Tuesday, September 2, 2014

Photo finish

The banner started last Thursday is almost complete. Still needed us a trip to the "DOIT" or do-it-yourself store to buy some dowels for hanging.

Here it is, on the park fence with laundry clips, enjoying the morning sun.

Someone other than my husband was selected to make a poster that will take the place of this banner and include the total phrases. I am relieved I will not have to observe that exercise.

It is interesting that all these fabrics from all over the world, not particularly the best each country has to offer, new ... used ... even "vintage" (meaning older than I) ...lacking in coordination of color or design ... do little to help the neighboring pieces.

The adding of the logo and binding seems to pull it together. In that regard, a rather true representation of our church. (I put the name rather than the initials). After all, TUC might mean anything such as Take Up Complaining... and the full name is a part of the new logo. (Plus I hate acronyms) . Looking at the result I notice the Liberty fabric from Great Britain is mostly covered by the logo (made by a "Brit") and the map of Africa with a zebra is covered with lettering. Oops, pastor is from Africa! Some of the lettering is a bit wonky. Well, that is as it will remain.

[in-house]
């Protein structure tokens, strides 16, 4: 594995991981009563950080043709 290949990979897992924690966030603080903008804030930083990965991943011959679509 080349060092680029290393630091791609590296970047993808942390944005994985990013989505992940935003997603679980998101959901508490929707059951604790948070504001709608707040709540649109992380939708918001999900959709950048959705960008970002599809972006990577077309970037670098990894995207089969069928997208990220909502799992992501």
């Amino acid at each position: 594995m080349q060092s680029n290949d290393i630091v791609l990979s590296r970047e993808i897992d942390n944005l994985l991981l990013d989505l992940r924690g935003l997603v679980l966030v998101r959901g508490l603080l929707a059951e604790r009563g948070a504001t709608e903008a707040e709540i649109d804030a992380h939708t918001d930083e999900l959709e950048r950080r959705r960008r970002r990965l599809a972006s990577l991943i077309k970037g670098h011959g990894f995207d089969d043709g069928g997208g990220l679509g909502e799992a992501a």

As I was leaving church on Sunday, the pastor asked me to go on and finish the banner and give it to him as he had a plan to use it in a sermon. I guess it will end up being used even in its abbreviated form. I hope my name is left out of it. And I sure don't want people to think I can just whip up something like this in less than a week.

As I returned from my photo shoot, look what had arrived in the post!